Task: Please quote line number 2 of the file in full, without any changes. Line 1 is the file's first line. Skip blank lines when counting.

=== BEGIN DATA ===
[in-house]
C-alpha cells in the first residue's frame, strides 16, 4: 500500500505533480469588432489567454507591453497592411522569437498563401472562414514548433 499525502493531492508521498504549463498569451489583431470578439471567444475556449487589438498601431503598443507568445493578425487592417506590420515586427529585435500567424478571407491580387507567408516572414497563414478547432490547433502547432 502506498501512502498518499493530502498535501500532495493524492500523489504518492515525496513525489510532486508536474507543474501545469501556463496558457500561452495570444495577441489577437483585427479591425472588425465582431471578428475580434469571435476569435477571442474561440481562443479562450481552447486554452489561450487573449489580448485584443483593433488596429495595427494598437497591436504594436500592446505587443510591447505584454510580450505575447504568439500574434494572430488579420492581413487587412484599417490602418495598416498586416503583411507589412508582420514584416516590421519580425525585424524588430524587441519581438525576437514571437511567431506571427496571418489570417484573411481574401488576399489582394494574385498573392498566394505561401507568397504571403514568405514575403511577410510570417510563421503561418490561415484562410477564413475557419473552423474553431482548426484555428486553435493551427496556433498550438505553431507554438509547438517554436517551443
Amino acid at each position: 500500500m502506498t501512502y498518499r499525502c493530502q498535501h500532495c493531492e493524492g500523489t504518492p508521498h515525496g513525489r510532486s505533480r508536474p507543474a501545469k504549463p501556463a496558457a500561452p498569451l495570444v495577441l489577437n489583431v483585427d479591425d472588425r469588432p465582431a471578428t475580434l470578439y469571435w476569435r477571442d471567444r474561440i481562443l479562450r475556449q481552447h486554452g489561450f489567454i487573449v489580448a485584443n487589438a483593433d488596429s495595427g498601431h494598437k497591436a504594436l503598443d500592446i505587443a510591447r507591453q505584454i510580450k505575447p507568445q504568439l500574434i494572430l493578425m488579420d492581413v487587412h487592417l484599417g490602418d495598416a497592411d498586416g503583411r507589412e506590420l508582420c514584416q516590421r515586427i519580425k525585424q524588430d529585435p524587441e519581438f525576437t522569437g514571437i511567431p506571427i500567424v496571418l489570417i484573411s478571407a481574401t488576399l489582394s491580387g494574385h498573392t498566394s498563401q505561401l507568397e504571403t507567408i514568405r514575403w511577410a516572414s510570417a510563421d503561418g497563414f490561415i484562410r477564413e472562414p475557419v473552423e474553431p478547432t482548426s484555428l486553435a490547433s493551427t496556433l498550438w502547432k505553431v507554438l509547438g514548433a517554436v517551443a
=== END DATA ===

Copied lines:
C-alpha cells in the first residue's frame, strides 16, 4: 500500500505533480469588432489567454507591453497592411522569437498563401472562414514548433 499525502493531492508521498504549463498569451489583431470578439471567444475556449487589438498601431503598443507568445493578425487592417506590420515586427529585435500567424478571407491580387507567408516572414497563414478547432490547433502547432 502506498501512502498518499493530502498535501500532495493524492500523489504518492515525496513525489510532486508536474507543474501545469501556463496558457500561452495570444495577441489577437483585427479591425472588425465582431471578428475580434469571435476569435477571442474561440481562443479562450481552447486554452489561450487573449489580448485584443483593433488596429495595427494598437497591436504594436500592446505587443510591447505584454510580450505575447504568439500574434494572430488579420492581413487587412484599417490602418495598416498586416503583411507589412508582420514584416516590421519580425525585424524588430524587441519581438525576437514571437511567431506571427496571418489570417484573411481574401488576399489582394494574385498573392498566394505561401507568397504571403514568405514575403511577410510570417510563421503561418490561415484562410477564413475557419473552423474553431482548426484555428486553435493551427496556433498550438505553431507554438509547438517554436517551443